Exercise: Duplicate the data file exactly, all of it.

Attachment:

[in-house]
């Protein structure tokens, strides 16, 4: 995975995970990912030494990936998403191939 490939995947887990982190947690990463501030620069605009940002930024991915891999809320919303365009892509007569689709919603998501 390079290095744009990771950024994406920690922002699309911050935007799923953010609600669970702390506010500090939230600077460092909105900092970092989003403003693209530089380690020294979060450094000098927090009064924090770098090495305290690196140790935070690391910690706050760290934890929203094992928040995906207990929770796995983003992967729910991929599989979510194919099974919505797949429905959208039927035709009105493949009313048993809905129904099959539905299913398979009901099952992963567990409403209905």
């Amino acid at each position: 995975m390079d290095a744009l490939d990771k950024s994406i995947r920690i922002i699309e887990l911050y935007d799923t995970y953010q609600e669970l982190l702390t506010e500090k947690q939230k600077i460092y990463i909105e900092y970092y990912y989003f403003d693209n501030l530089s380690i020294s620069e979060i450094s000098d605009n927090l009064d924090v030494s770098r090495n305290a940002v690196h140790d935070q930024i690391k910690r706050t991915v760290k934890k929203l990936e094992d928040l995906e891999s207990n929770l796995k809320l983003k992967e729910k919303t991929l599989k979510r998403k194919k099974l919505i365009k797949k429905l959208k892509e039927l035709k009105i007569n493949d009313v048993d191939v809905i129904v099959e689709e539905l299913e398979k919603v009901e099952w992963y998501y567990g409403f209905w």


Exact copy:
[in-house]
């Protein structure tokens, strides 16, 4: 995975995970990912030494990936998403191939 490939995947887990982190947690990463501030620069605009940002930024991915891999809320919303365009892509007569689709919603998501 390079290095744009990771950024994406920690922002699309911050935007799923953010609600669970702390506010500090939230600077460092909105900092970092989003403003693209530089380690020294979060450094000098927090009064924090770098090495305290690196140790935070690391910690706050760290934890929203094992928040995906207990929770796995983003992967729910991929599989979510194919099974919505797949429905959208039927035709009105493949009313048993809905129904099959539905299913398979009901099952992963567990409403209905």
């Amino acid at each position: 995975m390079d290095a744009l490939d990771k950024s994406i995947r920690i922002i699309e887990l911050y935007d799923t995970y953010q609600e669970l982190l702390t506010e500090k947690q939230k600077i460092y990463i909105e900092y970092y990912y989003f403003d693209n501030l530089s380690i020294s620069e979060i450094s000098d605009n927090l009064d924090v030494s770098r090495n305290a940002v690196h140790d935070q930024i690391k910690r706050t991915v760290k934890k929203l990936e094992d928040l995906e891999s207990n929770l796995k809320l983003k992967e729910k919303t991929l599989k979510r998403k194919k099974l919505i365009k797949k429905l959208k892509e039927l035709k009105i007569n493949d009313v048993d191939v809905i129904v099959e689709e539905l299913e398979k919603v009901e099952w992963y998501y567990g409403f209905w």